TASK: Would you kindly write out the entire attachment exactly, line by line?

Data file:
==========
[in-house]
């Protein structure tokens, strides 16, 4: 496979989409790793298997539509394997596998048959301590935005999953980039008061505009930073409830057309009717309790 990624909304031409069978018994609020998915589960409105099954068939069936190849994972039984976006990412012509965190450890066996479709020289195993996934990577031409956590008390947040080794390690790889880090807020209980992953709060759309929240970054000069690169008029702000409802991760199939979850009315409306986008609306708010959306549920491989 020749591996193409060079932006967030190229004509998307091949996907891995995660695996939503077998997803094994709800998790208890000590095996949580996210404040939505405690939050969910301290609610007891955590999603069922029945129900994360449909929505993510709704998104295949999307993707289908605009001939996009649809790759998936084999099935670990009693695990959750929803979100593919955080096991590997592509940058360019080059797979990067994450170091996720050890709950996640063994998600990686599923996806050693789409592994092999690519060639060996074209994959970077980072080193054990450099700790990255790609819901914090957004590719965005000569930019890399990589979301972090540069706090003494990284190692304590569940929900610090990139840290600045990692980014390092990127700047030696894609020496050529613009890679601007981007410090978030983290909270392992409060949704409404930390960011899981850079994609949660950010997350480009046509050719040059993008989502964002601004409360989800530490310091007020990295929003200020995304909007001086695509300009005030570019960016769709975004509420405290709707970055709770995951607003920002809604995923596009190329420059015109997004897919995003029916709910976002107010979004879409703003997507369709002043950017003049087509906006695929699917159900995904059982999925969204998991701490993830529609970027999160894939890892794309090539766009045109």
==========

[in-house]
């Protein structure tokens, strides 16, 4: 496979989409790793298997539509394997596998048959301590935005999953980039008061505009930073409830057309009717309790 990624909304031409069978018994609020998915589960409105099954068939069936190849994972039984976006990412012509965190450890066996479709020289195993996934990577031409956590008390947040080794390690790889880090807020209980992953709060759309929240970054000069690169008029702000409802991760199939979850009315409306986008609306708010959306549920491989 020749591996193409060079932006967030190229004509998307091949996907891995995660695996939503077998997803094994709800998790208890000590095996949580996210404040939505405690939050969910301290609610007891955590999603069922029945129900994360449909929505993510709704998104295949999307993707289908605009001939996009649809790759998936084999099935670990009693695990959750929803979100593919955080096991590997592509940058360019080059797979990067994450170091996720050890709950996640063994998600990686599923996806050693789409592994092999690519060639060996074209994959970077980072080193054990450099700790990255790609819901914090957004590719965005000569930019890399990589979301972090540069706090003494990284190692304590569940929900610090990139840290600045990692980014390092990127700047030696894609020496050529613009890679601007981007410090978030983290909270392992409060949704409404930390960011899981850079994609949660950010997350480009046509050719040059993008989502964002601004409360989800530490310091007020990295929003200020995304909007001086695509300009005030570019960016769709975004509420405290709707970055709770995951607003920002809604995923596009190329420059015109997004897919995003029916709910976002107010979004879409703003997507369709002043950017003049087509906006695929699917159900995904059982999925969204998991701490993830529609970027999160894939890892794309090539766009045109």